‘Hangry’ male fruit flies attack each other if they go without food

New Scientist Default Image

A fruit fly sitting on a peach

blickwinkel / Alamy

If you’ve ever been hangry – so hungry you become angry – you have a little something in common with fruit flies. When these insects don’t get enough to eat, they aggressively lash out at others and some even make a kind of fencing manouevre with their legs to fight with other fruit flies.

“Male fruit flies display aggression that they direct towards other fruit flies. They don’t show these behaviours towards females,” says Jennifer Perry at the University of East Anglia in the UK.

Perry and her colleagues separated virgin male fruit flies (Drosophila melanogaster) into five groups of between 58 and 74 insects. One group consisted of newly emerged adults that had not fed since their larval stage, while another was made up of flies that were allowed to feed throughout the experiment. The remaining groups were fed and then deprived for periods of 24, 48, or 72 hours.


At six to seven days old, pairs of flies from each group were placed together with food and monitored over 5 hours. The team observed the pairs 16 or 32 times over 5 hours to record their behaviour.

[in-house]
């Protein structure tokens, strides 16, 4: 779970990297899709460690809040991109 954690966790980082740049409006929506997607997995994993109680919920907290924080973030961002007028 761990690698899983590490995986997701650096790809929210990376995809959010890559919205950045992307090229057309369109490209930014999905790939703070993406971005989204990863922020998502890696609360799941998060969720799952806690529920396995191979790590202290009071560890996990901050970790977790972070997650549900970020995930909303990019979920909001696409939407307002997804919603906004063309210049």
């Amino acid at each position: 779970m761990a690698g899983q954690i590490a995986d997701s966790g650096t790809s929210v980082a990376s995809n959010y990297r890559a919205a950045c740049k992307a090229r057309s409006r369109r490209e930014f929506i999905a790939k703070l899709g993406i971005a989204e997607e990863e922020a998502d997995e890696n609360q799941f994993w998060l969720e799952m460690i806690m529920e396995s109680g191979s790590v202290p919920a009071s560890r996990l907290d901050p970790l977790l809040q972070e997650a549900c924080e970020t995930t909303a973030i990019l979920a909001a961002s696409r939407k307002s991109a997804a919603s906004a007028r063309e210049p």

Flies deprived of food had became increasingly aggressive, which peaked at 24 hours without food. The aggressive flies would lunge at and chase each other or fence with their legs.

“I think we can all relate to feeling hangry after periods of food deprivation, and what our study shows is that these feelings extend across even very distantly related animals,” says Perry. “They share lots of genes for their physiology and behaviour with vertebrates, including humans. They’re a good model [for aggression] in that way.”

Even animals as seemingly simple as a fruit flies have complex social lives and respond to changes in their environment that affect the costs and benefits of social behaviour like aggression, she says.

Journal reference: Animal Behaviour, DOI: 10.5287/bodleian:xrO2DD55e

Sign up for Wild Wild Life, a free monthly newsletter celebrating the diversity and science of animals, plants and Earth’s other weird and wonderful inhabitants

More on these topics:

Read more at New Scientist

Scroll to Top